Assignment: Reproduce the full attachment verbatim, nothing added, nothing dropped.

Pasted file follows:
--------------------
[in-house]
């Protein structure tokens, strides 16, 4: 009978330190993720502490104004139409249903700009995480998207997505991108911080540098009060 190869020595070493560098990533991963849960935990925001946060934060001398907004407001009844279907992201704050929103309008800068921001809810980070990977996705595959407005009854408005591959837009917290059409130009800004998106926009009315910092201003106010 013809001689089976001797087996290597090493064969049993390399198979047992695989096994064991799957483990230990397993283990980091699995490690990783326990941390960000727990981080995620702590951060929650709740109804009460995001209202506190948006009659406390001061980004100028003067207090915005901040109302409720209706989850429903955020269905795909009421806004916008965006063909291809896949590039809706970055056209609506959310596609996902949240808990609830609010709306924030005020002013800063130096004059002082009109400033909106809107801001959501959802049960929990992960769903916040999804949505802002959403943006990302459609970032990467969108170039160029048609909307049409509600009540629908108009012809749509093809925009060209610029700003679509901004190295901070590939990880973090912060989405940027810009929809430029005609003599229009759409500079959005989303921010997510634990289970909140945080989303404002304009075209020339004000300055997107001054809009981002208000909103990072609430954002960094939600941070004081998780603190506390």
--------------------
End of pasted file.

[in-house]
């Protein structure tokens, strides 16, 4: 009978330190993720502490104004139409249903700009995480998207997505991108911080540098009060 190869020595070493560098990533991963849960935990925001946060934060001398907004407001009844279907992201704050929103309008800068921001809810980070990977996705595959407005009854408005591959837009917290059409130009800004998106926009009315910092201003106010 013809001689089976001797087996290597090493064969049993390399198979047992695989096994064991799957483990230990397993283990980091699995490690990783326990941390960000727990981080995620702590951060929650709740109804009460995001209202506190948006009659406390001061980004100028003067207090915005901040109302409720209706989850429903955020269905795909009421806004916008965006063909291809896949590039809706970055056209609506959310596609996902949240808990609830609010709306924030005020002013800063130096004059002082009109400033909106809107801001959501959802049960929990992960769903916040999804949505802002959403943006990302459609970032990467969108170039160029048609909307049409509600009540629908108009012809749509093809925009060209610029700003679509901004190295901070590939990880973090912060989405940027810009929809430029005609003599229009759409500079959005989303921010997510634990289970909140945080989303404002304009075209020339004000300055997107001054809009981002208000909103990072609430954002960094939600941070004081998780603190506390």